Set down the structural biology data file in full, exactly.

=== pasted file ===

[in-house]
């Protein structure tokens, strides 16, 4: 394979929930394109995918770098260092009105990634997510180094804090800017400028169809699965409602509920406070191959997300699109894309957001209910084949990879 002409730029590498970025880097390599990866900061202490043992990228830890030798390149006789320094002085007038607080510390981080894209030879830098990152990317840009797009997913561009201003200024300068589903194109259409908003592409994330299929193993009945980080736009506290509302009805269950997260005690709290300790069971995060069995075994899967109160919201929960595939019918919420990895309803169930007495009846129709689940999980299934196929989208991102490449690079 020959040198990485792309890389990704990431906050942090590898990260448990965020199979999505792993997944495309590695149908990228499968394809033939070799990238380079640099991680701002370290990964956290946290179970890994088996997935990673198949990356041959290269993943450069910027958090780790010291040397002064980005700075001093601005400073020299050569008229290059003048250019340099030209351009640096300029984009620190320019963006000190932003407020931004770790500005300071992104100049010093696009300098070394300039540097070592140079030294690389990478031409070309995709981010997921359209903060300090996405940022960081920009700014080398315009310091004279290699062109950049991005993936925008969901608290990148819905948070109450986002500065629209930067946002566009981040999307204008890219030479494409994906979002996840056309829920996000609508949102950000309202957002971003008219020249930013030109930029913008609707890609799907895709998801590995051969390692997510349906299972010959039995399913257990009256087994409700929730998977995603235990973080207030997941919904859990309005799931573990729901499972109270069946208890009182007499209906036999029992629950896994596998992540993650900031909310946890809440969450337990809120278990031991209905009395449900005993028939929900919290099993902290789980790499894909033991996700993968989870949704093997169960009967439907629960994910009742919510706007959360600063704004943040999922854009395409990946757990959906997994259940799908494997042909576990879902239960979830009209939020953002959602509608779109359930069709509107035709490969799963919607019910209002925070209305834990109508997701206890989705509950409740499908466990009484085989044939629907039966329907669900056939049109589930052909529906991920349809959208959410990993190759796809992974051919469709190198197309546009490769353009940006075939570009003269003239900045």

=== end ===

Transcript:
[in-house]
């Protein structure tokens, strides 16, 4: 394979929930394109995918770098260092009105990634997510180094804090800017400028169809699965409602509920406070191959997300699109894309957001209910084949990879 002409730029590498970025880097390599990866900061202490043992990228830890030798390149006789320094002085007038607080510390981080894209030879830098990152990317840009797009997913561009201003200024300068589903194109259409908003592409994330299929193993009945980080736009506290509302009805269950997260005690709290300790069971995060069995075994899967109160919201929960595939019918919420990895309803169930007495009846129709689940999980299934196929989208991102490449690079 020959040198990485792309890389990704990431906050942090590898990260448990965020199979999505792993997944495309590695149908990228499968394809033939070799990238380079640099991680701002370290990964956290946290179970890994088996997935990673198949990356041959290269993943450069910027958090780790010291040397002064980005700075001093601005400073020299050569008229290059003048250019340099030209351009640096300029984009620190320019963006000190932003407020931004770790500005300071992104100049010093696009300098070394300039540097070592140079030294690389990478031409070309995709981010997921359209903060300090996405940022960081920009700014080398315009310091004279290699062109950049991005993936925008969901608290990148819905948070109450986002500065629209930067946002566009981040999307204008890219030479494409994906979002996840056309829920996000609508949102950000309202957002971003008219020249930013030109930029913008609707890609799907895709998801590995051969390692997510349906299972010959039995399913257990009256087994409700929730998977995603235990973080207030997941919904859990309005799931573990729901499972109270069946208890009182007499209906036999029992629950896994596998992540993650900031909310946890809440969450337990809120278990031991209905009395449900005993028939929900919290099993902290789980790499894909033991996700993968989870949704093997169960009967439907629960994910009742919510706007959360600063704004943040999922854009395409990946757990959906997994259940799908494997042909576990879902239960979830009209939020953002959602509608779109359930069709509107035709490969799963919607019910209002925070209305834990109508997701206890989705509950409740499908466990009484085989044939629907039966329907669900056939049109589930052909529906991920349809959208959410990993190759796809992974051919469709190198197309546009490769353009940006075939570009003269003239900045």